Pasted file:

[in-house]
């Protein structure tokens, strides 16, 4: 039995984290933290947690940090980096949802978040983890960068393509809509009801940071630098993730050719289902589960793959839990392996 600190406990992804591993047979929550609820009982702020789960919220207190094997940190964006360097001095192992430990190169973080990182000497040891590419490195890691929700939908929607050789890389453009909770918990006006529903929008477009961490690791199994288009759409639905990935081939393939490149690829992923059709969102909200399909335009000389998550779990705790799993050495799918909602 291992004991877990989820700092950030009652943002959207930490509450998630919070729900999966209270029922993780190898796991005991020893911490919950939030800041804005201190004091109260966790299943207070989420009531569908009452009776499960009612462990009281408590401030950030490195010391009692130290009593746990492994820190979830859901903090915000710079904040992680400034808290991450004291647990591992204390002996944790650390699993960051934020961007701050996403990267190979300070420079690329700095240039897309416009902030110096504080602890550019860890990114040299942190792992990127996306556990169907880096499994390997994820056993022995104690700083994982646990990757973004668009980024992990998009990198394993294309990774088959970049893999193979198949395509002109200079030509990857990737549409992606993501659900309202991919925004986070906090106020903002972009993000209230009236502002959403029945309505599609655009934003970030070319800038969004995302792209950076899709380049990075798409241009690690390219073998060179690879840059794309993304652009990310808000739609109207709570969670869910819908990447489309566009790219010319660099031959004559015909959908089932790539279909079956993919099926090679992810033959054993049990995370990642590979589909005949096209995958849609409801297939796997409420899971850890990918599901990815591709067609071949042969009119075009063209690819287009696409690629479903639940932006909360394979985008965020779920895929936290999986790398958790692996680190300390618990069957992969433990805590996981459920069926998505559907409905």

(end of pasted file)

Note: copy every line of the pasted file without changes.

[in-house]
């Protein structure tokens, strides 16, 4: 039995984290933290947690940090980096949802978040983890960068393509809509009801940071630098993730050719289902589960793959839990392996 600190406990992804591993047979929550609820009982702020789960919220207190094997940190964006360097001095192992430990190169973080990182000497040891590419490195890691929700939908929607050789890389453009909770918990006006529903929008477009961490690791199994288009759409639905990935081939393939490149690829992923059709969102909200399909335009000389998550779990705790799993050495799918909602 291992004991877990989820700092950030009652943002959207930490509450998630919070729900999966209270029922993780190898796991005991020893911490919950939030800041804005201190004091109260966790299943207070989420009531569908009452009776499960009612462990009281408590401030950030490195010391009692130290009593746990492994820190979830859901903090915000710079904040992680400034808290991450004291647990591992204390002996944790650390699993960051934020961007701050996403990267190979300070420079690329700095240039897309416009902030110096504080602890550019860890990114040299942190792992990127996306556990169907880096499994390997994820056993022995104690700083994982646990990757973004668009980024992990998009990198394993294309990774088959970049893999193979198949395509002109200079030509990857990737549409992606993501659900309202991919925004986070906090106020903002972009993000209230009236502002959403029945309505599609655009934003970030070319800038969004995302792209950076899709380049990075798409241009690690390219073998060179690879840059794309993304652009990310808000739609109207709570969670869910819908990447489309566009790219010319660099031959004559015909959908089932790539279909079956993919099926090679992810033959054993049990995370990642590979589909005949096209995958849609409801297939796997409420899971850890990918599901990815591709067609071949042969009119075009063209690819287009696409690629479903639940932006909360394979985008965020779920895929936290999986790398958790692996680190300390618990069957992969433990805590996981459920069926998505559907409905």